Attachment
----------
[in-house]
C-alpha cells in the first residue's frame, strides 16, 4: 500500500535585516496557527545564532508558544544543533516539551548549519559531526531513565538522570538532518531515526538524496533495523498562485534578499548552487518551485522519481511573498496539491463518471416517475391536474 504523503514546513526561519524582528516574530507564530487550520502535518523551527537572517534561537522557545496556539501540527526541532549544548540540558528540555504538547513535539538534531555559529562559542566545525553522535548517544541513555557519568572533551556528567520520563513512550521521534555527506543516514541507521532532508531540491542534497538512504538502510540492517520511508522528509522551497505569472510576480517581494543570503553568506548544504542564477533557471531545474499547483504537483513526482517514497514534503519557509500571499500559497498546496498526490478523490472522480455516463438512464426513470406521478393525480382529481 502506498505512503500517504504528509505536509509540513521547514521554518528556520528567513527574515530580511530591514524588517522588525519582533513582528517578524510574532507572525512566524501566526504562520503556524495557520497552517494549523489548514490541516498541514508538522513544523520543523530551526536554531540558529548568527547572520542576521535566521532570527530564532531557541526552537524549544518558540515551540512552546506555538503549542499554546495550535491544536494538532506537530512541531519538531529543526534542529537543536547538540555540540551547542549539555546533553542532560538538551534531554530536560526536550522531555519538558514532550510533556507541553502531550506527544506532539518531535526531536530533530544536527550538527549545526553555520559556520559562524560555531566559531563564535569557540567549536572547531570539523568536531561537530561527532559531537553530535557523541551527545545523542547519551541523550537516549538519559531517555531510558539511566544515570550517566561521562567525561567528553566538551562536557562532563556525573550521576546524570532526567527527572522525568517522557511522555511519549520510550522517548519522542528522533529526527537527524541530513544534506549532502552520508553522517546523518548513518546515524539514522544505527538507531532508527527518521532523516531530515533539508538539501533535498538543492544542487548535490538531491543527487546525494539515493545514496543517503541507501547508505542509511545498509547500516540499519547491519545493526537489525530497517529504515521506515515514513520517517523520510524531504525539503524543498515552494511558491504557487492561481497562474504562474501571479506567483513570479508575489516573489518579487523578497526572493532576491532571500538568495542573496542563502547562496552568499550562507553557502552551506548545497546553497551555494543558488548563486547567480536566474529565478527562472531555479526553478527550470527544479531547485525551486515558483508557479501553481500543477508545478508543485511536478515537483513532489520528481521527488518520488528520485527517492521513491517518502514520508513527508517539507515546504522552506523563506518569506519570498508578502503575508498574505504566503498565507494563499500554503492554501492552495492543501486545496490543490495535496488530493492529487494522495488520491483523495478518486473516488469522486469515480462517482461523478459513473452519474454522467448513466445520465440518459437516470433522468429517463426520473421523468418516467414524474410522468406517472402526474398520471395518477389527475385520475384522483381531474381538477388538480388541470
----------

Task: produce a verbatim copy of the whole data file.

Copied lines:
[in-house]
C-alpha cells in the first residue's frame, strides 16, 4: 500500500535585516496557527545564532508558544544543533516539551548549519559531526531513565538522570538532518531515526538524496533495523498562485534578499548552487518551485522519481511573498496539491463518471416517475391536474 504523503514546513526561519524582528516574530507564530487550520502535518523551527537572517534561537522557545496556539501540527526541532549544548540540558528540555504538547513535539538534531555559529562559542566545525553522535548517544541513555557519568572533551556528567520520563513512550521521534555527506543516514541507521532532508531540491542534497538512504538502510540492517520511508522528509522551497505569472510576480517581494543570503553568506548544504542564477533557471531545474499547483504537483513526482517514497514534503519557509500571499500559497498546496498526490478523490472522480455516463438512464426513470406521478393525480382529481 502506498505512503500517504504528509505536509509540513521547514521554518528556520528567513527574515530580511530591514524588517522588525519582533513582528517578524510574532507572525512566524501566526504562520503556524495557520497552517494549523489548514490541516498541514508538522513544523520543523530551526536554531540558529548568527547572520542576521535566521532570527530564532531557541526552537524549544518558540515551540512552546506555538503549542499554546495550535491544536494538532506537530512541531519538531529543526534542529537543536547538540555540540551547542549539555546533553542532560538538551534531554530536560526536550522531555519538558514532550510533556507541553502531550506527544506532539518531535526531536530533530544536527550538527549545526553555520559556520559562524560555531566559531563564535569557540567549536572547531570539523568536531561537530561527532559531537553530535557523541551527545545523542547519551541523550537516549538519559531517555531510558539511566544515570550517566561521562567525561567528553566538551562536557562532563556525573550521576546524570532526567527527572522525568517522557511522555511519549520510550522517548519522542528522533529526527537527524541530513544534506549532502552520508553522517546523518548513518546515524539514522544505527538507531532508527527518521532523516531530515533539508538539501533535498538543492544542487548535490538531491543527487546525494539515493545514496543517503541507501547508505542509511545498509547500516540499519547491519545493526537489525530497517529504515521506515515514513520517517523520510524531504525539503524543498515552494511558491504557487492561481497562474504562474501571479506567483513570479508575489516573489518579487523578497526572493532576491532571500538568495542573496542563502547562496552568499550562507553557502552551506548545497546553497551555494543558488548563486547567480536566474529565478527562472531555479526553478527550470527544479531547485525551486515558483508557479501553481500543477508545478508543485511536478515537483513532489520528481521527488518520488528520485527517492521513491517518502514520508513527508517539507515546504522552506523563506518569506519570498508578502503575508498574505504566503498565507494563499500554503492554501492552495492543501486545496490543490495535496488530493492529487494522495488520491483523495478518486473516488469522486469515480462517482461523478459513473452519474454522467448513466445520465440518459437516470433522468429517463426520473421523468418516467414524474410522468406517472402526474398520471395518477389527475385520475384522483381531474381538477388538480388541470